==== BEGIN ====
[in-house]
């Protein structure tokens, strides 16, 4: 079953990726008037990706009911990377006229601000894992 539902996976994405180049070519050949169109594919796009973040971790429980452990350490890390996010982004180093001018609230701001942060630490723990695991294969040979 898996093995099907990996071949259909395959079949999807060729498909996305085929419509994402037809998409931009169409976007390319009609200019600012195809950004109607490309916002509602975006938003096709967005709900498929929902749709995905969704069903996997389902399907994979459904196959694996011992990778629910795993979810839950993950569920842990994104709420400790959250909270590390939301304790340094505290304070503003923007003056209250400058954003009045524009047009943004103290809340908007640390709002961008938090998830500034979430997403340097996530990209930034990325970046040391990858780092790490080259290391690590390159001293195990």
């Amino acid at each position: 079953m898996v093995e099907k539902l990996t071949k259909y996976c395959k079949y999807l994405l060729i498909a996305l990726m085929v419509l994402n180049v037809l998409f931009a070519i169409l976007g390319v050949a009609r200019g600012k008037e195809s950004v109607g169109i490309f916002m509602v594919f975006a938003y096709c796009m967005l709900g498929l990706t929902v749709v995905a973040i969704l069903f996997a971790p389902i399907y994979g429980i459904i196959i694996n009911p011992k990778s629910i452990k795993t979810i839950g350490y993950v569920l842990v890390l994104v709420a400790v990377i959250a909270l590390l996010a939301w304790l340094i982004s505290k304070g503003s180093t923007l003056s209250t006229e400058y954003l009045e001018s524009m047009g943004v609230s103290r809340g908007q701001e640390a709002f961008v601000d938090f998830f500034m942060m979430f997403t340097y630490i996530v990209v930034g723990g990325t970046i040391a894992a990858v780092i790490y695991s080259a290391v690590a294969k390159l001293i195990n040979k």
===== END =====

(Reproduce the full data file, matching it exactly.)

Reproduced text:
[in-house]
């Protein structure tokens, strides 16, 4: 079953990726008037990706009911990377006229601000894992 539902996976994405180049070519050949169109594919796009973040971790429980452990350490890390996010982004180093001018609230701001942060630490723990695991294969040979 898996093995099907990996071949259909395959079949999807060729498909996305085929419509994402037809998409931009169409976007390319009609200019600012195809950004109607490309916002509602975006938003096709967005709900498929929902749709995905969704069903996997389902399907994979459904196959694996011992990778629910795993979810839950993950569920842990994104709420400790959250909270590390939301304790340094505290304070503003923007003056209250400058954003009045524009047009943004103290809340908007640390709002961008938090998830500034979430997403340097996530990209930034990325970046040391990858780092790490080259290391690590390159001293195990």
């Amino acid at each position: 079953m898996v093995e099907k539902l990996t071949k259909y996976c395959k079949y999807l994405l060729i498909a996305l990726m085929v419509l994402n180049v037809l998409f931009a070519i169409l976007g390319v050949a009609r200019g600012k008037e195809s950004v109607g169109i490309f916002m509602v594919f975006a938003y096709c796009m967005l709900g498929l990706t929902v749709v995905a973040i969704l069903f996997a971790p389902i399907y994979g429980i459904i196959i694996n009911p011992k990778s629910i452990k795993t979810i839950g350490y993950v569920l842990v890390l994104v709420a400790v990377i959250a909270l590390l996010a939301w304790l340094i982004s505290k304070g503003s180093t923007l003056s209250t006229e400058y954003l009045e001018s524009m047009g943004v609230s103290r809340g908007q701001e640390a709002f961008v601000d938090f998830f500034m942060m979430f997403t340097y630490i996530v990209v930034g723990g990325t970046i040391a894992a990858v780092i790490y695991s080259a290391v690590a294969k390159l001293i195990n040979k």